Our eyes see only a small part of the world around us and the visible spectrum represents only a fraction of the radiant energy that reaches us -- the rest is invisible, that is, "invisible light''.

My photographs reveal the world as seen in infrared light. They are shot entirely outside the visible spectrum (in the near-infrared, typically with an 830 nanometer filter). Except for some contrast adjustment, the photos are unmodified -- they show what the camera can see, but our eyes cannot. They reveal a beautiful world, with objects and scenes very recognizable, but seen, quite literally, in a different light.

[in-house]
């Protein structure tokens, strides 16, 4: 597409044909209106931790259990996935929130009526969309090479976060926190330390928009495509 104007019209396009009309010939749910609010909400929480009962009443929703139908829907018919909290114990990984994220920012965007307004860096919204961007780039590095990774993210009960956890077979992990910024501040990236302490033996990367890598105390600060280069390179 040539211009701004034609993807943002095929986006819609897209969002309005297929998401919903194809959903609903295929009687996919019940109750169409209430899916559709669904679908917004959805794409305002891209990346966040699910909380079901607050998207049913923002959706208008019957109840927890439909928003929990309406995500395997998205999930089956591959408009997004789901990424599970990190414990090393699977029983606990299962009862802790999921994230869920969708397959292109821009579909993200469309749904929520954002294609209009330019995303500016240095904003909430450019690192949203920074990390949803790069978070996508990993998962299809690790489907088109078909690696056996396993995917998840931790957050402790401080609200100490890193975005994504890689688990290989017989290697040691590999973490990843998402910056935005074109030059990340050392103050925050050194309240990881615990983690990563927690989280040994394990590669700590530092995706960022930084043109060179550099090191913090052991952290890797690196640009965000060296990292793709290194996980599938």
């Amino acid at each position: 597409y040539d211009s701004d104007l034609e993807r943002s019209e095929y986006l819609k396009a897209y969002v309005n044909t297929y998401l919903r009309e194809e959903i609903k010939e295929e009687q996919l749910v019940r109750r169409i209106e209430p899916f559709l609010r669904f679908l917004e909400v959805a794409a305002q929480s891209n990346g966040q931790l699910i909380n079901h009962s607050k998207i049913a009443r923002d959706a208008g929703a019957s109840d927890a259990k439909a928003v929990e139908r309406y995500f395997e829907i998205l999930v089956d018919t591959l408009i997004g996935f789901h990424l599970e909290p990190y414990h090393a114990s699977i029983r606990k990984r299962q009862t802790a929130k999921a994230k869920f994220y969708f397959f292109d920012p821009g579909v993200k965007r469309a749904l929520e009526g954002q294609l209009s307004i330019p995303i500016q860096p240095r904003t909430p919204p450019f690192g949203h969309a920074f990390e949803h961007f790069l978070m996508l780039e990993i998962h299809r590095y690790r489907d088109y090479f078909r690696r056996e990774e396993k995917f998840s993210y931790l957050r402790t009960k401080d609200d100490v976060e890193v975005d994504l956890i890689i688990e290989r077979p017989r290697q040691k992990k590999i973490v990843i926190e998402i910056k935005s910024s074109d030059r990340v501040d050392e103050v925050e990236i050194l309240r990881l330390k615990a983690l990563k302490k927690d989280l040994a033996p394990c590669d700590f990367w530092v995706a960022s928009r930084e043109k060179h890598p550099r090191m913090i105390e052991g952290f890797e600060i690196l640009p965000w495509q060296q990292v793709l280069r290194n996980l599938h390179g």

In my photographs I have attempted to capture the unique quality of light in the infrared. Skies are dark, vegetation wonderfully bright, and shadows are deep and crisp. Many of the challenges of infrared photography are similar to black-and-white photography in the visible range, but they take on interesting new dimensions when shooting in the infrared.

If you are interested in exploring further, you might look at a 2008 post discussing some of my early explorations into the realm of infrared photography.

  Tom Prince